As spies go, Carrie Mathison (Claire Danes) is an unusual case.
For a while, she could be viewed as a female antidote to Jack Bauer in 24. He was all action and implausible durability, running against the clock.
Carrie was smart and flawed, a female spy whose strength was the fact that she cared. This was also her weakness. It was a girl thing.
It’s easy to forget, but when Homeland started, there was a male star, Damian Lewis’s Nicholas Brody, an American hero who might gone over to the other side. Mathison and Brody were a thing. They played each other, like lovers do. The thing now, in this eighth and final season of the bipolar agent drama, is that Carrie has become Brody.
She is an American hero, but she’s damaged. Not just shopworn, screwed up to the extent that normality, for her, is an altered state.
Carrie used to fret about being a bad mother. That’s gone. The child is out of her life, only to resurface in moments of calamity which Carrie has caused in the service of her country. In Afghanistan, she meets a widowed woman whose husband was killed because he spoke to the CIA. To Carrie. There: that’s the pain Carrie feels.
But, like a group of American soldiers advancing into an Afghan ambush, we’re getting ahead of ourselves. Carrie needs to be grounded in an observable unreality, preferably one which evinces the chaos of American foreign policy after 9/11. This requires the show’s second questionable hero, Saul Berenson (Mandy Patinkin) to be in a position of influence.
It requires a crisis of such magnitude that it can only be solved by Saul emitting the bat-signal and freeing Carrie from whatever hole she finds herself in. It requires Saul to put his trust in Carrie against all advice, including his own, because a damaged, dedicated woman is better than a box-ticking man, and Saul loves Carrie like a daughter, and sometimes — in moments of terrible weakness — something more.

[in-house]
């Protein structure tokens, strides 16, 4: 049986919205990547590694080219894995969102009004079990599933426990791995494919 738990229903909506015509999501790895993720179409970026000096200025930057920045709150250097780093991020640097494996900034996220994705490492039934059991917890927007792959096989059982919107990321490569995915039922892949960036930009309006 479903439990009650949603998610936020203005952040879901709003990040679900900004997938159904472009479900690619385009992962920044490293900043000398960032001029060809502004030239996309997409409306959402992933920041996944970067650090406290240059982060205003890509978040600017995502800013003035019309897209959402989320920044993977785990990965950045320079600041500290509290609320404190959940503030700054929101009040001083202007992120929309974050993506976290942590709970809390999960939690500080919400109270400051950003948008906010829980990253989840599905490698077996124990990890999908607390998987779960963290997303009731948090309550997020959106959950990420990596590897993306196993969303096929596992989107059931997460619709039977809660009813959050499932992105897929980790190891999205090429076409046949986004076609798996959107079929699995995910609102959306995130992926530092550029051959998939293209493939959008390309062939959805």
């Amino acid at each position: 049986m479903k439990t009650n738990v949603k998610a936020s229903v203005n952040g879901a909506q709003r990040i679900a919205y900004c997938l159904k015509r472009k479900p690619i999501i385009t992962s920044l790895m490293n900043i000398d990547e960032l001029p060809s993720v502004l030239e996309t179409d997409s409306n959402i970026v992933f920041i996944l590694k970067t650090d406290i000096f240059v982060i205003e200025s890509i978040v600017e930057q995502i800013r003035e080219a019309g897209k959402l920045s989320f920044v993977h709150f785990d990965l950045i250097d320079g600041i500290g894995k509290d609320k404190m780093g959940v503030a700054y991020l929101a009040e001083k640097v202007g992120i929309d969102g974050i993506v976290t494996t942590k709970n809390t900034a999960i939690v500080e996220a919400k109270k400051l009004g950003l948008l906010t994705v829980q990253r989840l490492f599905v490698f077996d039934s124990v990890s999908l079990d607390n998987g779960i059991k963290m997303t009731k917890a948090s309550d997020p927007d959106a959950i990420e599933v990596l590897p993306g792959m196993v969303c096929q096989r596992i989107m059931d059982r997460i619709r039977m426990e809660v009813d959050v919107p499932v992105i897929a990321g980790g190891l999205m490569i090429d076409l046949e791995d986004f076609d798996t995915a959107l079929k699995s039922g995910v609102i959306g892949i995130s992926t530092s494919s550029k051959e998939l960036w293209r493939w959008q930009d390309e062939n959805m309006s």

Previously, on Homeland… Actually, let’s not bother. There isn’t time.
The Taliban are in Washington, threatening to walk out of peace talks because the Afghan vice president has gone off on one, and it falls to Saul to save the day, and maybe the world, and to do this he needs Carrie, even though she is recovering from 213 days in a Russian jail (including 30 days of Off Her Meds torture), and her American polygraph test is all over the shop, indicating deception, if not florid psychosis, to which Carrie replies: “I edit my answers because I don’t trust my own brain.”
Medically speaking, it’s probably inadvisable to treat bipolarity as a superpower. But that’s where we are.
There’s also another woman, Jenna (Andrea Deck) who is being patronised by her male superiors. Carrie treats her with a bracing lack of empathy. “You’re in a hard place trying to do hard things,” she says. “Don’t whine and don’t take no for an answer.” And off she goes, an unstable hero in an unreal world.